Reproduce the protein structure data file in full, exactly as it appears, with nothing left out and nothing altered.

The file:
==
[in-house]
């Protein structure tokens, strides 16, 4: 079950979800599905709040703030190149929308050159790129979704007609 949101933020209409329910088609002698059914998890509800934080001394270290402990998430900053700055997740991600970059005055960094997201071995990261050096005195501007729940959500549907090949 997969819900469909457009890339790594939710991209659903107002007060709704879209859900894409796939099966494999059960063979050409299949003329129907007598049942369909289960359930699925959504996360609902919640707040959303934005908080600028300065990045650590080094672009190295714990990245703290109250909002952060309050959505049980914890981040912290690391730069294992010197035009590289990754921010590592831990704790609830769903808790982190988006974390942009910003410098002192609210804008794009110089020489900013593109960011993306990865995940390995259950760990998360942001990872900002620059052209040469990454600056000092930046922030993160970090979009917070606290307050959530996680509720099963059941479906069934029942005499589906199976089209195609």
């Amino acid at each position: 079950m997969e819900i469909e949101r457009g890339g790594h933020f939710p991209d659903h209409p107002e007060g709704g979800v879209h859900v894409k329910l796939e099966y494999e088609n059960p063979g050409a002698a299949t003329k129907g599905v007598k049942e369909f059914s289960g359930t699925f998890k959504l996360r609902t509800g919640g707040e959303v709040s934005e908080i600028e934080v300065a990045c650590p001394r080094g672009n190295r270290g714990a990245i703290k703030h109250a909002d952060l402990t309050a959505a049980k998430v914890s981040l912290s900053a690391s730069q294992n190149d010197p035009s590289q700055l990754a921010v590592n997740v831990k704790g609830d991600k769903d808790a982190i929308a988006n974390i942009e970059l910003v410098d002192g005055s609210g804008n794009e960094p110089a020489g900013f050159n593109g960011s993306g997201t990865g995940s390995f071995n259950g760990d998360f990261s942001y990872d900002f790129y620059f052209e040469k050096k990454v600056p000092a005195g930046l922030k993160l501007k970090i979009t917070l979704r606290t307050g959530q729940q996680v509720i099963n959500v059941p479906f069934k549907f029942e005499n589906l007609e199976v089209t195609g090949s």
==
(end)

[in-house]
């Protein structure tokens, strides 16, 4: 079950979800599905709040703030190149929308050159790129979704007609 949101933020209409329910088609002698059914998890509800934080001394270290402990998430900053700055997740991600970059005055960094997201071995990261050096005195501007729940959500549907090949 997969819900469909457009890339790594939710991209659903107002007060709704879209859900894409796939099966494999059960063979050409299949003329129907007598049942369909289960359930699925959504996360609902919640707040959303934005908080600028300065990045650590080094672009190295714990990245703290109250909002952060309050959505049980914890981040912290690391730069294992010197035009590289990754921010590592831990704790609830769903808790982190988006974390942009910003410098002192609210804008794009110089020489900013593109960011993306990865995940390995259950760990998360942001990872900002620059052209040469990454600056000092930046922030993160970090979009917070606290307050959530996680509720099963059941479906069934029942005499589906199976089209195609």
């Amino acid at each position: 079950m997969e819900i469909e949101r457009g890339g790594h933020f939710p991209d659903h209409p107002e007060g709704g979800v879209h859900v894409k329910l796939e099966y494999e088609n059960p063979g050409a002698a299949t003329k129907g599905v007598k049942e369909f059914s289960g359930t699925f998890k959504l996360r609902t509800g919640g707040e959303v709040s934005e908080i600028e934080v300065a990045c650590p001394r080094g672009n190295r270290g714990a990245i703290k703030h109250a909002d952060l402990t309050a959505a049980k998430v914890s981040l912290s900053a690391s730069q294992n190149d010197p035009s590289q700055l990754a921010v590592n997740v831990k704790g609830d991600k769903d808790a982190i929308a988006n974390i942009e970059l910003v410098d002192g005055s609210g804008n794009e960094p110089a020489g900013f050159n593109g960011s993306g997201t990865g995940s390995f071995n259950g760990d998360f990261s942001y990872d900002f790129y620059f052209e040469k050096k990454v600056p000092a005195g930046l922030k993160l501007k970090i979009t917070l979704r606290t307050g959530q729940q996680v509720i099963n959500v059941p479906f069934k549907f029942e005499n589906l007609e199976v089209t195609g090949s």